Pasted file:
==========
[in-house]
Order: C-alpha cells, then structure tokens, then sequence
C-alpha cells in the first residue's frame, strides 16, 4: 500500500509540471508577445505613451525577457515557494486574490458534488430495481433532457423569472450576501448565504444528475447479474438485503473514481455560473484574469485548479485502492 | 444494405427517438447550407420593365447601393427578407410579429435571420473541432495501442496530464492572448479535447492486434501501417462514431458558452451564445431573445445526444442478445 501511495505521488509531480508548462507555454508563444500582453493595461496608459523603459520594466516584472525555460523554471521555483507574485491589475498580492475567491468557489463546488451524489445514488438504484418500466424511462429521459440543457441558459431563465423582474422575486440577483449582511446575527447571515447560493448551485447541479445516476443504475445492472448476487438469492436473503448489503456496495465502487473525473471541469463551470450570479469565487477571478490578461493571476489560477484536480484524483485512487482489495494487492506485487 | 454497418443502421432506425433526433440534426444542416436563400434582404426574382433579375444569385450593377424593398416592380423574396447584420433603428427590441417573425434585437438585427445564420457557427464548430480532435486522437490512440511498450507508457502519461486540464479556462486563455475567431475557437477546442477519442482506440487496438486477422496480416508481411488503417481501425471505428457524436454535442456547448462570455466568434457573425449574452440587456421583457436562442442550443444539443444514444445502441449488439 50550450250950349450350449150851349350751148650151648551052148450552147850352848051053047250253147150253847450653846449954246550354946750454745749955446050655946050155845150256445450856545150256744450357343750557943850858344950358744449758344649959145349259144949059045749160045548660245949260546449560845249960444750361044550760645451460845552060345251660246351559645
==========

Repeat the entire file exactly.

[in-house]
Order: C-alpha cells, then structure tokens, then sequence
C-alpha cells in the first residue's frame, strides 16, 4: 500500500509540471508577445505613451525577457515557494486574490458534488430495481433532457423569472450576501448565504444528475447479474438485503473514481455560473484574469485548479485502492 | 444494405427517438447550407420593365447601393427578407410579429435571420473541432495501442496530464492572448479535447492486434501501417462514431458558452451564445431573445445526444442478445 501511495505521488509531480508548462507555454508563444500582453493595461496608459523603459520594466516584472525555460523554471521555483507574485491589475498580492475567491468557489463546488451524489445514488438504484418500466424511462429521459440543457441558459431563465423582474422575486440577483449582511446575527447571515447560493448551485447541479445516476443504475445492472448476487438469492436473503448489503456496495465502487473525473471541469463551470450570479469565487477571478490578461493571476489560477484536480484524483485512487482489495494487492506485487 | 454497418443502421432506425433526433440534426444542416436563400434582404426574382433579375444569385450593377424593398416592380423574396447584420433603428427590441417573425434585437438585427445564420457557427464548430480532435486522437490512440511498450507508457502519461486540464479556462486563455475567431475557437477546442477519442482506440487496438486477422496480416508481411488503417481501425471505428457524436454535442456547448462570455466568434457573425449574452440587456421583457436562442442550443444539443444514444445502441449488439 50550450250950349450350449150851349350751148650151648551052148450552147850352848051053047250253147150253847450653846449954246550354946750454745749955446050655946050155845150256445450856545150256744450357343750557943850858344950358744449758344649959145349259144949059045749160045548660245949260546449560845249960444750361044550760645451460845552060345251660246351559645